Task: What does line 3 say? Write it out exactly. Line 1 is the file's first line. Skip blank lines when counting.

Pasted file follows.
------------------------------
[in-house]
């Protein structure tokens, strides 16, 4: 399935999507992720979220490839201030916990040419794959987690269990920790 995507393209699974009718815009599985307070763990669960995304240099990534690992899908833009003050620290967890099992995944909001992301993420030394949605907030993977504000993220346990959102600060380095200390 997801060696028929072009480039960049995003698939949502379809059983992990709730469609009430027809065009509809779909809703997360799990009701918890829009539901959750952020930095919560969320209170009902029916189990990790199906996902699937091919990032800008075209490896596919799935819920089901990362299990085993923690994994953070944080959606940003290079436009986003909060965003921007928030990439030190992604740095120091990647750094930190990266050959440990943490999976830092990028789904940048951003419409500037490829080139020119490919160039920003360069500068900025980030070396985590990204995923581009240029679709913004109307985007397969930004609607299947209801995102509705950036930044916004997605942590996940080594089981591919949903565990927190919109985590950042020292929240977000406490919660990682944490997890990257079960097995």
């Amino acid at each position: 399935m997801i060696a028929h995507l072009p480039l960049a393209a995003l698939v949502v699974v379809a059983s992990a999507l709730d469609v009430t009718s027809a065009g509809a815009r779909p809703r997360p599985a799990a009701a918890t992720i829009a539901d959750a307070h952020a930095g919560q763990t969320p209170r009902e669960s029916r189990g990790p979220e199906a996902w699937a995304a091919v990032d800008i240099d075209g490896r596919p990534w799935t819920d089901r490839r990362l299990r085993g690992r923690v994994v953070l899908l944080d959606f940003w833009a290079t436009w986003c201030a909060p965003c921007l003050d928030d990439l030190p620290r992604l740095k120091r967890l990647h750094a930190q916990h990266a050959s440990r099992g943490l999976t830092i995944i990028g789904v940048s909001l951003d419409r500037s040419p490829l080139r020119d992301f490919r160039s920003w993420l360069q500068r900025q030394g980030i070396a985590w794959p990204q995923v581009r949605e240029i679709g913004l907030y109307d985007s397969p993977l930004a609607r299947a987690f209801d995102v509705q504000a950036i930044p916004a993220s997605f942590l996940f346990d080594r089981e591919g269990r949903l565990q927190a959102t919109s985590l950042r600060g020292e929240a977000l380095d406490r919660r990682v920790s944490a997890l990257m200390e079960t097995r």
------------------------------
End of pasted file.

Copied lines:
């Amino acid at each position: 399935m997801i060696a028929h995507l072009p480039l960049a393209a995003l698939v949502v699974v379809a059983s992990a999507l709730d469609v009430t009718s027809a065009g509809a815009r779909p809703r997360p599985a799990a009701a918890t992720i829009a539901d959750a307070h952020a930095g919560q763990t969320p209170r009902e669960s029916r189990g990790p979220e199906a996902w699937a995304a091919v990032d800008i240099d075209g490896r596919p990534w799935t819920d089901r490839r990362l299990r085993g690992r923690v994994v953070l899908l944080d959606f940003w833009a290079t436009w986003c201030a909060p965003c921007l003050d928030d990439l030190p620290r992604l740095k120091r967890l990647h750094a930190q916990h990266a050959s440990r099992g943490l999976t830092i995944i990028g789904v940048s909001l951003d419409r500037s040419p490829l080139r020119d992301f490919r160039s920003w993420l360069q500068r900025q030394g980030i070396a985590w794959p990204q995923v581009r949605e240029i679709g913004l907030y109307d985007s397969p993977l930004a609607r299947a987690f209801d995102v509705q504000a950036i930044p916004a993220s997605f942590l996940f346990d080594r089981e591919g269990r949903l565990q927190a959102t919109s985590l950042r600060g020292e929240a977000l380095d406490r919660r990682v920790s944490a997890l990257m200390e079960t097995r």